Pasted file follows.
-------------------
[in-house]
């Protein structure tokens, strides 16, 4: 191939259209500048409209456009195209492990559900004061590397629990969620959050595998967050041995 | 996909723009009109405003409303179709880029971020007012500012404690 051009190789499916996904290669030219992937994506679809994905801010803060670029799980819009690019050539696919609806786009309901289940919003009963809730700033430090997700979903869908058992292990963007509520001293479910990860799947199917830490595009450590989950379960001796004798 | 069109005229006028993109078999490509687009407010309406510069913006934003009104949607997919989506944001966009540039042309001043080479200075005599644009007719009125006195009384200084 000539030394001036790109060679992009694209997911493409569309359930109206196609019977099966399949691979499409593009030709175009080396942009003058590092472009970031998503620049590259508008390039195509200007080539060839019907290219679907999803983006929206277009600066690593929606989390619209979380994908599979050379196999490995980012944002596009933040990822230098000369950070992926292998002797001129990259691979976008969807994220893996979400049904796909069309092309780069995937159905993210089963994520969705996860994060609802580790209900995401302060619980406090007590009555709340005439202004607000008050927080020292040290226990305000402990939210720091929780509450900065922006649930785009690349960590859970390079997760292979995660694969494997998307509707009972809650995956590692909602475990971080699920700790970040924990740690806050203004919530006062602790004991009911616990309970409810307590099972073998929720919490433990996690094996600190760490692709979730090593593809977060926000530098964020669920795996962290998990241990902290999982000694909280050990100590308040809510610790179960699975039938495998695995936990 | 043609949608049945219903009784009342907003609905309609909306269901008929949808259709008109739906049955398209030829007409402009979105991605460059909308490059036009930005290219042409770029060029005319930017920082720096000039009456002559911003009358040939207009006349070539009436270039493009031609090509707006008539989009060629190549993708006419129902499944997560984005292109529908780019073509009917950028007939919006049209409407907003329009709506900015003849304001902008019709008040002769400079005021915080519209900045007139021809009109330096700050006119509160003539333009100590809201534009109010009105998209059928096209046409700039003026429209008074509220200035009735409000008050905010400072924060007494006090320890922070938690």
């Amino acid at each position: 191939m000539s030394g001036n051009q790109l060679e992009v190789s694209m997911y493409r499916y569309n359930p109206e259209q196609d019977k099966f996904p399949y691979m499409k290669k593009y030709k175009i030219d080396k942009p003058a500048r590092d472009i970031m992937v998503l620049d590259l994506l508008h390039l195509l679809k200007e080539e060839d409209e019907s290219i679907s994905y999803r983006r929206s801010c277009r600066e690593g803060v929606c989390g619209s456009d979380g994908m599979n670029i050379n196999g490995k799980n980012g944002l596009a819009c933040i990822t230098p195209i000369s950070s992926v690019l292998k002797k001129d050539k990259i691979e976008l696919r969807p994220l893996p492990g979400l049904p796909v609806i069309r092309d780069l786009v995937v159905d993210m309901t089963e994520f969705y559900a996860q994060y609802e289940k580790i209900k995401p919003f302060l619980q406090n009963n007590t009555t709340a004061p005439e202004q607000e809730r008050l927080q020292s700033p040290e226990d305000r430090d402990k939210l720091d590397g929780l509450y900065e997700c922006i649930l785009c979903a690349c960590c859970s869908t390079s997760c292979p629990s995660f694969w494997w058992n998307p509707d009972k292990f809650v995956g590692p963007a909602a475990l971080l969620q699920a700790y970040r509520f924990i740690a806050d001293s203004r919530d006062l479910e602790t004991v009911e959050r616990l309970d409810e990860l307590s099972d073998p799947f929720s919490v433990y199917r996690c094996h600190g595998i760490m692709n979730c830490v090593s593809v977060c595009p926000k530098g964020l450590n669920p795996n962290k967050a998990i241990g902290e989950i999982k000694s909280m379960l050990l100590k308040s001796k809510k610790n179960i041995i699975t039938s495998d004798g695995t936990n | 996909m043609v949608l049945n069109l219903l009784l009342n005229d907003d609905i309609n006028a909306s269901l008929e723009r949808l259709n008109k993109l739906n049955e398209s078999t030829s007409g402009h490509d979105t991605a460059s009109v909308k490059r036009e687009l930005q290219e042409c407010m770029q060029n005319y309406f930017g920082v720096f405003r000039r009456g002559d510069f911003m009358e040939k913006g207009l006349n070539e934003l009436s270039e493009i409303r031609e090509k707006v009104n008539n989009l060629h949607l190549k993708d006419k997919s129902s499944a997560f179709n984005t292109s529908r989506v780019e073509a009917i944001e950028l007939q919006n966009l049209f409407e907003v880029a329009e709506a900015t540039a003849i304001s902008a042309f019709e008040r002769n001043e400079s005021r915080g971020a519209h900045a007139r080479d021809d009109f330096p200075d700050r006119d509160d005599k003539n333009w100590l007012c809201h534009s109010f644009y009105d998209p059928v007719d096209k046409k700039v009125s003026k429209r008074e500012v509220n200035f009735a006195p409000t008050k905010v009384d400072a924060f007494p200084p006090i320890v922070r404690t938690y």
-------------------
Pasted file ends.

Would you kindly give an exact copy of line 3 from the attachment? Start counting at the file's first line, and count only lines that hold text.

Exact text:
């Amino acid at each position: 191939m000539s030394g001036n051009q790109l060679e992009v190789s694209m997911y493409r499916y569309n359930p109206e259209q196609d019977k099966f996904p399949y691979m499409k290669k593009y030709k175009i030219d080396k942009p003058a500048r590092d472009i970031m992937v998503l620049d590259l994506l508008h390039l195509l679809k200007e080539e060839d409209e019907s290219i679907s994905y999803r983006r929206s801010c277009r600066e690593g803060v929606c989390g619209s456009d979380g994908m599979n670029i050379n196999g490995k799980n980012g944002l596009a819009c933040i990822t230098p195209i000369s950070s992926v690019l292998k002797k001129d050539k990259i691979e976008l696919r969807p994220l893996p492990g979400l049904p796909v609806i069309r092309d780069l786009v995937v159905d993210m309901t089963e994520f969705y559900a996860q994060y609802e289940k580790i209900k995401p919003f302060l619980q406090n009963n007590t009555t709340a004061p005439e202004q607000e809730r008050l927080q020292s700033p040290e226990d305000r430090d402990k939210l720091d590397g929780l509450y900065e997700c922006i649930l785009c979903a690349c960590c859970s869908t390079s997760c292979p629990s995660f694969w494997w058992n998307p509707d009972k292990f809650v995956g590692p963007a909602a475990l971080l969620q699920a700790y970040r509520f924990i740690a806050d001293s203004r919530d006062l479910e602790t004991v009911e959050r616990l309970d409810e990860l307590s099972d073998p799947f929720s919490v433990y199917r996690c094996h600190g595998i760490m692709n979730c830490v090593s593809v977060c595009p926000k530098g964020l450590n669920p795996n962290k967050a998990i241990g902290e989950i999982k000694s909280m379960l050990l100590k308040s001796k809510k610790n179960i041995i699975t039938s495998d004798g695995t936990n | 996909m043609v949608l049945n069109l219903l009784l009342n005229d907003d609905i309609n006028a909306s269901l008929e723009r949808l259709n008109k993109l739906n049955e398209s078999t030829s007409g402009h490509d979105t991605a460059s009109v909308k490059r036009e687009l930005q290219e042409c407010m770029q060029n005319y309406f930017g920082v720096f405003r000039r009456g002559d510069f911003m009358e040939k913006g207009l006349n070539e934003l009436s270039e493009i409303r031609e090509k707006v009104n008539n989009l060629h949607l190549k993708d006419k997919s129902s499944a997560f179709n984005t292109s529908r989506v780019e073509a009917i944001e950028l007939q919006n966009l049209f409407e907003v880029a329009e709506a900015t540039a003849i304001s902008a042309f019709e008040r002769n001043e400079s005021r915080g971020a519209h900045a007139r080479d021809d009109f330096p200075d700050r006119d509160d005599k003539n333009w100590l007012c809201h534009s109010f644009y009105d998209p059928v007719d096209k046409k700039v009125s003026k429209r008074e500012v509220n200035f009735a006195p409000t008050k905010v009384d400072a924060f007494p200084p006090i320890v922070r404690t938690y």